From Middle French contrariété, from Late Latin contrarietas, from contrarius, from contra (“against”). Compare contrary.
contrariety (countable and uncountable, plural contrarieties)
- Opposition or contrariness; cross-purposes, marked contrast.
- , II.12:
- What differences of sense and reason, what contrarietie of imaginations doth the diversitie of our passions present unto us?
- 1759, Laurence Sterne, The Life & Opinions of Tristram Shandy, Gentleman, Penguin 2003, p.61:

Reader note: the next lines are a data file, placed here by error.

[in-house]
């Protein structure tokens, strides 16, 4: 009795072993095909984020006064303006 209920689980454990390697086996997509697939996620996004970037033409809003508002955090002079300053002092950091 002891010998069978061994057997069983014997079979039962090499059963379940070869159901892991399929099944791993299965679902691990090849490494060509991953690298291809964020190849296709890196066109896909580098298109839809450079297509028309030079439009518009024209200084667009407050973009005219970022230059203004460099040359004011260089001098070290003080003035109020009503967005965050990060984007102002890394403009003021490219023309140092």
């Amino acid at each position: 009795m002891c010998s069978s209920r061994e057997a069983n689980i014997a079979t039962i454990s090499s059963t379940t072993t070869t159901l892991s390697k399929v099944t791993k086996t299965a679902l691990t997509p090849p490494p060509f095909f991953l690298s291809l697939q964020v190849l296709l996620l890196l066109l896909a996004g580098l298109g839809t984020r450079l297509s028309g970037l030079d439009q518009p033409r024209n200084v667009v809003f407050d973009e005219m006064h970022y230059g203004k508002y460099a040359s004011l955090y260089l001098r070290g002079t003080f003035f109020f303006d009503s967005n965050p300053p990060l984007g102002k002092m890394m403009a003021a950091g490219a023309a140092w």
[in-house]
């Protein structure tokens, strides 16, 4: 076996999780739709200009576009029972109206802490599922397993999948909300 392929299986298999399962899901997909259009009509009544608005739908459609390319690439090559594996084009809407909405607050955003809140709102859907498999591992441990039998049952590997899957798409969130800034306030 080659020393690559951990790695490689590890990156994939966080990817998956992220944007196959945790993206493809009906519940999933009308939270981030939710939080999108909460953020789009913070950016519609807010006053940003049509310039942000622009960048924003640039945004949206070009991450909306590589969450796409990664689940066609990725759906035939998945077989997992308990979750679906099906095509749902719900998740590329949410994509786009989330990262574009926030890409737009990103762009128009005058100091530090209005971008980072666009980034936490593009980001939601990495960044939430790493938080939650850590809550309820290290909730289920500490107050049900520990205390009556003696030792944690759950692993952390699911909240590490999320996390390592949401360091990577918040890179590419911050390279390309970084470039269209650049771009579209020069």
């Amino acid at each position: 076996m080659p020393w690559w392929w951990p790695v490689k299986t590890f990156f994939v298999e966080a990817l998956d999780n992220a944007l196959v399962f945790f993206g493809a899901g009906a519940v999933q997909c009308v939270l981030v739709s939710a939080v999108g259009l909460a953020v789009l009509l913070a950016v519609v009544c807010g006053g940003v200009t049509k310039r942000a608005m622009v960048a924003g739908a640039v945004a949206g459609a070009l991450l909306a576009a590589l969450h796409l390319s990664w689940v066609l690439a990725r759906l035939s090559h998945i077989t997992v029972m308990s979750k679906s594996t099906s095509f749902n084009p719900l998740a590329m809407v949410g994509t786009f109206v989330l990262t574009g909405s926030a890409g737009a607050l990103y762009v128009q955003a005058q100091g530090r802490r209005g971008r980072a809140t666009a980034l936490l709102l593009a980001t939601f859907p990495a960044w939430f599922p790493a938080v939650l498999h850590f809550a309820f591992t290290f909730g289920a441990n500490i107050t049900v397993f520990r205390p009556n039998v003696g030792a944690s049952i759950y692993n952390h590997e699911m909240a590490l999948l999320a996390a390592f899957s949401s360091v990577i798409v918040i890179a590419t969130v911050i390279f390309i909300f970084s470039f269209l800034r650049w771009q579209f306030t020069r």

- This contrariety of humours betwixt my father and my uncle, was the source of many a fraternal squabble.
1883, Robert Louis Stevenson, Treasure Island:
- The wind blowing steady and gentle from the south, thee was no contrariety between that and the current, and the billows rose and fell unbroken.
- 2011, Tim Blanning, "The reinvention of the night", Times Literary Supplement, 21 Sep.:
- At the heart of his argument is the contrariety between day and night, light and dark.